Superbowl Ad Analysis

The Super Bowl is the ultimate advertising opportunity. It reaches a mass audience, reducing the costs of personal selling and distribution. “Super Bowl XLV on Sunday had a record estimated average viewership of 111 million, according to Nielsen, meaning that several of the commercials are among the most-watched ads in the history of advertising.” The N.F.L. gets a free spot or two during every game, donated by the network broadcasting the Super Bowl, but beyond that there are several hours of potential commercial prime airtime for national advertisers.


The Kia Optima “One Epic Ride” ad was shown during the broadcast of the 2011 Superbowl. The commercial depicts the car being apprehended by through a number of extraordinary means. Throughout the course of the commercial, bandits, poseidon, and saucer-piloting aliens steal the car from each other until the Kia Optima is finally transported to an ancient mezzo-american civilization. Trough the use of characters and scenes alluding to epic and fantastic myths and movies themes embedded in popular culture Kia implies that the 2011 Optima holds the same grandiosity and extraordinary power as the forces depicted in the commercial.
This Kia commercial is an example of consumer advertising in that it is targeted at people buying goods and services for personal use (Dominick, 2011, p. 342). This ads attempts to directly influence the viewer to purchase this particular car, the Kia Optima. The target audience of this ad is probably 30-50 year old Americans. It may be especially targeted toward consumers who are fans of action/adventure films noting that the cinematography in the ad is reminiscent of this style. This ad is also a selective demand ad because it aims to sell a particular brand, Kia, and even more specifically it focuses on their optima model. Kia funded this advertising campaign in order to aid in the promotion of the the 2011 Optima. By airing this ad during the Superbowl, one of the most viewed television events of the year, Kia hoped to reach a mass audience.


The more people that view the ad each time it is shown the more cost efficient the ad is. Kia’s outreach to a mass audience nation wide illustrates that Kia is a national advertiser, as opposed to a retail advertiser. By airing this advertisement during the 2011 Superbowl, Kia has undeniably made an impression on a massive audience.

PepsiCo, in cooperation with their sister company Doritos, has launched a new and intriguing ad campaign for this past NFL Super Bowl. As well as the initial design of the campaign, the residual effects of this campaign are a new phenomenon in the realm of social media. PepsiCo is a Fortune 500 American global corporation. In 1965 the corporation merged with Frio-Lay, giving PepsiCo control of the Doritos brand corn based snack chip. Within North America PepsiCo is the largest net grossing corporation (according to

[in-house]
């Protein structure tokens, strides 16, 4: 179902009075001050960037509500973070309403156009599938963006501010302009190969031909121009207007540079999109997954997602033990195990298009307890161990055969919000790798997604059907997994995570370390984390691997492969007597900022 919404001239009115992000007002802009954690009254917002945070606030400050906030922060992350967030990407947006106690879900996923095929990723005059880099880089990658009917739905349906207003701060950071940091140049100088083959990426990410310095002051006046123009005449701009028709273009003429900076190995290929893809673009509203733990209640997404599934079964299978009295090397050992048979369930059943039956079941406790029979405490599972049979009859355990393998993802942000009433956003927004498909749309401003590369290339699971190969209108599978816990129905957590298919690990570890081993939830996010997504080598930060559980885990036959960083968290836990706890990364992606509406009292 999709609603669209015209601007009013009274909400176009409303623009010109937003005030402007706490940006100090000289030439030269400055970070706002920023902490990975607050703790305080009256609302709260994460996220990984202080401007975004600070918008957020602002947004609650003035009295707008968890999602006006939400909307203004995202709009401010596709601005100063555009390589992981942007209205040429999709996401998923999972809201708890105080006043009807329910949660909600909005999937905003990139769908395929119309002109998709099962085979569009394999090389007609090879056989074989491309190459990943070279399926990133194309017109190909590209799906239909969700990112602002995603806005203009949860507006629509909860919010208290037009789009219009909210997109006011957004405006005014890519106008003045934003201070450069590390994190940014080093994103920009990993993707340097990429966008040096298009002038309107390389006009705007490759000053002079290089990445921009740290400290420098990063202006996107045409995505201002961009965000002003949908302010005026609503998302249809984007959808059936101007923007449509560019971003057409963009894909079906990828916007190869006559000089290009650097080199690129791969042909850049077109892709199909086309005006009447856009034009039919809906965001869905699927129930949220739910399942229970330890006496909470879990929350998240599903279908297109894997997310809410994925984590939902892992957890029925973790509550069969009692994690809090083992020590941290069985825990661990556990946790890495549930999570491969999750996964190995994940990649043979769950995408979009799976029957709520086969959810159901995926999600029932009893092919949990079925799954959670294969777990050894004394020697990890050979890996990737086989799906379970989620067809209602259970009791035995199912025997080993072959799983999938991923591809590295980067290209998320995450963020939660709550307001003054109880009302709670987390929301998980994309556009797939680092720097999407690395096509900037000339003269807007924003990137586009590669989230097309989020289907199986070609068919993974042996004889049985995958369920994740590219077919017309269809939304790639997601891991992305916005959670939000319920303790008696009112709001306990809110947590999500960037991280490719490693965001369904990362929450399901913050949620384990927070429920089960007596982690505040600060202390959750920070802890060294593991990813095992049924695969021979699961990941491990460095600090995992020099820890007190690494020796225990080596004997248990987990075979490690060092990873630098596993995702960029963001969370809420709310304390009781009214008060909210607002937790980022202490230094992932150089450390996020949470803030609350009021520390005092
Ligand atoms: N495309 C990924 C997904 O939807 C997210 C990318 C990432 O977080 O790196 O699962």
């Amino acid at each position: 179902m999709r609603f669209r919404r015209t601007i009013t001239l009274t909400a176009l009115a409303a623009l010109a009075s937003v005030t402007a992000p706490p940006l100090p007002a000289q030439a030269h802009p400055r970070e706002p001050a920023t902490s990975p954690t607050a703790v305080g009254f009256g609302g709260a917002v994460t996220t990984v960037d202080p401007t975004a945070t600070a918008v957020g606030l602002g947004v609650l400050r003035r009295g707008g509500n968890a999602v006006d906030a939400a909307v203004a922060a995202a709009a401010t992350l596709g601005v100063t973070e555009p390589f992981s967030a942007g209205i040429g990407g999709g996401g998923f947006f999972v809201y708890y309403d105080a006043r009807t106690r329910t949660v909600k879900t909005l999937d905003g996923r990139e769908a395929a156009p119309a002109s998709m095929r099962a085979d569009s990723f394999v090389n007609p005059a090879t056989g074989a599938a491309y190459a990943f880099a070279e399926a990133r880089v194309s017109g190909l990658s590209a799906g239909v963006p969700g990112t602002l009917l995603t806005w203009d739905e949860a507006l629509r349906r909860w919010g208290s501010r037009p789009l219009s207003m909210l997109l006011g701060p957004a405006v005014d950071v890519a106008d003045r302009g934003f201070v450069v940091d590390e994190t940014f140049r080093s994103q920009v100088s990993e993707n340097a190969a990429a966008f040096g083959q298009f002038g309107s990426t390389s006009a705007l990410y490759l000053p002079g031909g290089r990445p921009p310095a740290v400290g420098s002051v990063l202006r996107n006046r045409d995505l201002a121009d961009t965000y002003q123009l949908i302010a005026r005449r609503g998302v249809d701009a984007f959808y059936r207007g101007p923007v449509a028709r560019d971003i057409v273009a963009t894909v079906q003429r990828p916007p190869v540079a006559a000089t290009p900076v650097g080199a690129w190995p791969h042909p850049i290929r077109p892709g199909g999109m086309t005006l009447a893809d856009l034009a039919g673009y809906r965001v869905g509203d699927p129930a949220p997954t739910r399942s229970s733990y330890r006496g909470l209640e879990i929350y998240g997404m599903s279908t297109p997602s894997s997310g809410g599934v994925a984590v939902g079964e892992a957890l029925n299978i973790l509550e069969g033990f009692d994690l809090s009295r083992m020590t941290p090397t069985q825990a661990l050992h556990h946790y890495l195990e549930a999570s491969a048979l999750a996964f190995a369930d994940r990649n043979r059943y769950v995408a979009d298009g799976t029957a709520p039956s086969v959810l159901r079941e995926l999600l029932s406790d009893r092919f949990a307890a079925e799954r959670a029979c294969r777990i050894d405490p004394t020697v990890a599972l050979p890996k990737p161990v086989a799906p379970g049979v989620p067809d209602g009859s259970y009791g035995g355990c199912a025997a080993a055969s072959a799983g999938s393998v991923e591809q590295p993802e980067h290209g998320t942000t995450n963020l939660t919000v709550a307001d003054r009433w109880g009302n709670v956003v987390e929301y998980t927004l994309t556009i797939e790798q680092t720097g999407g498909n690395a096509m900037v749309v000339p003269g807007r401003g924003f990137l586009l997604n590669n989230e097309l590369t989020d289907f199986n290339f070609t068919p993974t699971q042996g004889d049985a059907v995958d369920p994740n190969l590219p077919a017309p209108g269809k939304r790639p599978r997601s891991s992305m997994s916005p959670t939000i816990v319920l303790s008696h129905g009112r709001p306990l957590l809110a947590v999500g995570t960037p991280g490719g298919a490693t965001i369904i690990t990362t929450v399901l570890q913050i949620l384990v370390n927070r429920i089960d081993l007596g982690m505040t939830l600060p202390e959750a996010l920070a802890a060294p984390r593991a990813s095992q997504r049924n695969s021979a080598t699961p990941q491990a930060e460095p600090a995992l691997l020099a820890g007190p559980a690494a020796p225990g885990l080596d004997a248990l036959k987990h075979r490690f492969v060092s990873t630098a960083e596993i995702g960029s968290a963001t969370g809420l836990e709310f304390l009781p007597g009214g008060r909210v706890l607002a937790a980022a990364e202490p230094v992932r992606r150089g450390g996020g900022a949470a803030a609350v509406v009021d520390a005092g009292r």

Helen Leggatt of the New York Times explains that Doritos issued an ad challenge to consumers in the run up to the Super Bowl as part of a carefully crafted marketing campaign. The result? Two million hits on the challenge microsite, three-quarters of a million unique users, 2 million video views and around a billion page impressions. Viral Advertising, through outlets like Facebook and Twitter, is becoming more essential to these national corporations as an advertising tactic. Companies create compelling messages so that potential consumers willingly and spontaneously share them with others. With social media, viral marketing has never been so easy. These concise and entertaining commercial media spread like wildfire throughout the internet. Not only is the media message more effective through social medias, but because the content is consumer create, the consumer has a more vested interest in rating and watching these commercials.
Rather than pulling from popular culture, as many of the other of the Super Bowl ads did, the PepsiCo Super Bowl ads resorted to crude humor and slapstick violence. The first-place finish for “Pug Attack” meant that its creator, JR Burningham, a would-be filmmaker, won $1 million in the Crash the Super Bowl contest, along with a chance to direct a spot for Doritos or Pepsi Max. In the ad, a man teases his girlfriend’s pug, which is locked out doors, until the pug knocks the door inwards onto the man and steals his Doritos. “This was not a corporate philanthropy effort,” said Shiv Singh, head of digital for PepsiCo Beverages America. “This was using brand dollars with the belief that when you use these brand dollars to have consumers share ideas to change the world, the consumers will win, the brand will win, and the community will win. That was a big bet. No one has done it on this scale before.”

DORITOS_NACHO_CHEESE__Flavored_Tortilla_Chips.gif pepsico.jpg

These two advertsing capmaigns are different in very important ways. Though they both are national corportations advertising at a mass scale, there are new advertising techniques at play. PepsiCO has donned a more user friendly and integrated social approach in order to allow their user created content to be viraly marketed across social networks. This advertising spot contest, rather than being of a philaphropic sort, is an attempt to encourage consumers to participate in the marketing through those social medias. Though KIA’s commercial is entertaining and captured the massive audience of the Super bowl, we will see, over time, and as social networks continue to develop, that ad campaigns similar to that of PepsiCO’s will continue to be more successful. The residual and encirculating power of information over the internet, coupled with the consumer’s promotion of those ads, will ultimatel be more powerful – despite the cash prizes rewarded to the contest winners.

Videos of our Ads

Kia - One Epic Ride

Doritos - Pug Attack

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